, Newburyport, MA

February 15, 2013

Singing to their own tunes

Bryan Eaton/Staff photos Through NEF program, Nock students record an album.

By Lynne Hendricks

---- — Music teacher Jamie Sokolowski believes everyone has a little music in them, whether they like to stretch their pipes and sing out loud, hum along to the tune of their favorite melody or express themselves with words that might make others feel connected in thought and feeling.

But when she set out recently with her Nock Middle School sixth-grade classes to write, produce and record their individual songs, she wasn’t prepared for how immersed the kids would become in the process of recording their own musical compilations.

They started out writing quietly at their desks, she said, scratching down ideas and piecemeal lyrics in their journals. And then bit by bit, Sokolowski started hearing a chorus of young voices grow strong in some surprising ways.

“I was a little nervous about how the students would respond to it, but then they got into it,” Sokolowski said. “At first they were really shy and we basically stuck to writing song lyrics in our journals and not really singing together. The idea was to get them comfortable and starting to write on their own.”

Sokolowsi’s songwriting project is a pilot program being sponsored by the Newburyport Education Foundation and the Education Business Coalition, which partnered Sokolowski with audio engineer Chuck Walker at The Musical Suite in Newburyport to help take the assignment one step further. He’s teaching the students how to record their own album.

“It’s wonderful. Through the NEF they have a grant where you can pair up with local businesses and they fund the project that fits into an education curriculum,” Sokolowski said.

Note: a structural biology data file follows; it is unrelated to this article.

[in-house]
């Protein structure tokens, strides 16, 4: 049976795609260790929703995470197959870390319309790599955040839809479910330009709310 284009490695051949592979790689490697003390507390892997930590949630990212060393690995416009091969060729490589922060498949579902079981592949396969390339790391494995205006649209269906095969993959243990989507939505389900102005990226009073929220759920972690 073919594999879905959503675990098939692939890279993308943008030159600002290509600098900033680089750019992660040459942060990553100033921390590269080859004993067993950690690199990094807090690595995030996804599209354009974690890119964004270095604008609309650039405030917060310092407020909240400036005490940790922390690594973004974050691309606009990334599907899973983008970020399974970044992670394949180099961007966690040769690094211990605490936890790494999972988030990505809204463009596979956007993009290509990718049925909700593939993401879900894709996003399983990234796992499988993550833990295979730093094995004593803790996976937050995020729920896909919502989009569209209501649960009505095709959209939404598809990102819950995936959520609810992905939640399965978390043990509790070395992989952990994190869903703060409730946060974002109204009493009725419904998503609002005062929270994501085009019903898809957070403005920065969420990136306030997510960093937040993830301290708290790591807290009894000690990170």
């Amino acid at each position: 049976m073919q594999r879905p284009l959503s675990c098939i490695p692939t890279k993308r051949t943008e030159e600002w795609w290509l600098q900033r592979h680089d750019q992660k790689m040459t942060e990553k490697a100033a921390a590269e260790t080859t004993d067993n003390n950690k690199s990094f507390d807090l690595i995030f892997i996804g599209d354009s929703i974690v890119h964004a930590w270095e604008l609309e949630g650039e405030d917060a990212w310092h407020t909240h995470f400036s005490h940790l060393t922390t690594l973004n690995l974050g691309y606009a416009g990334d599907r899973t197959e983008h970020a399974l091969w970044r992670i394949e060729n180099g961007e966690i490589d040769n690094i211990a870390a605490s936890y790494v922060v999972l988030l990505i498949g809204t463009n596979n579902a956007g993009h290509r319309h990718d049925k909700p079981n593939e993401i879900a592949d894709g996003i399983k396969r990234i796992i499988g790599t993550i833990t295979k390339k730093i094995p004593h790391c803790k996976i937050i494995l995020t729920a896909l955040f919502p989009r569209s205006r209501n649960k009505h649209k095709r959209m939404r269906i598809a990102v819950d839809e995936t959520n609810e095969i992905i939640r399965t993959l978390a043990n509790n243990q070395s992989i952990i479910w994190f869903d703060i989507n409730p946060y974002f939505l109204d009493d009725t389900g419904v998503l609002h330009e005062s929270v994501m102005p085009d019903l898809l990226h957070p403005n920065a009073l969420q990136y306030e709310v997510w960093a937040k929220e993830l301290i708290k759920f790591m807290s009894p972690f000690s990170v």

“Chuck Walker was willing to take on this project and teach the kids about the recording process, the microphones and the whole editing project. He’s recording it for us and doing the post-production. Without him, this whole aspect of the project wouldn’t be possible, so I’m so happy about that.”

The four songs that the class is recording were created through a group effort, Sokolowski said.

“They worked independently to write their own lyrics and chorus,” she said. “They gave them to me and I typed them up and cut them up, and we kind of scattered them over the floor and picked the ones that we thought were really universal and spoke for the whole class. Then we created a collaborative class song from all that.”

One was inspired by discussion in Sokolowski’s class following the tragedy in Newtown, Conn., and it reflects a message of hope and strength for the future, she said. Another takes pride in Newburyport and focuses on the beloved landmarks and places that make students feel safe and protected in their hometown.

Three of the songs might be classified as soft pop, or easy listening in the spirit of Taylor Swift, and the fourth, she said, is more of a reggae/rap song based on the popular cultural slogan “YOLO,” or “you only live once.”

“They took the concept of YOLO and said we’re in school now and we’re going to do our best in everything we do to pursue our goals,” Sokolowski said.

Three songs have been recorded in the studio and the last song is set to record after February vacation. Those final recorded songs will be combined with four songs created by students in the spring semester to create the first original CD by the Nock Middle School music department. At the end of the school year, she said, all the sixth-grade students will get a copy of their eight-song CD and share a credit on the inside cover.

“It’s all very exciting,” said Sokolowski. “The grant we’re getting is giving us a chance to make this as professional as possible.”

One aspect of the project that’s particularly nice to see is the number of surprise musicians that emerged to take on solos or to play an instrument for final recording, she added. They may have started out shy, but a number of kids in the sixth grade have blossomed this year from the work they’ve been doing, she said, and spread their musical wings for the first time ever.

“It’s showing them a side of enjoying music that they might not have been able to experience otherwise,” said Sokolowski, who plays guitar on the album accompanied by student musicians playing various instruments. “Overall, there’s probably going to be 150 different students between the eight classes. The students could volunteer to do solos or duets or sing in groups of four or five if they wanted to. But everyone sings at some point.”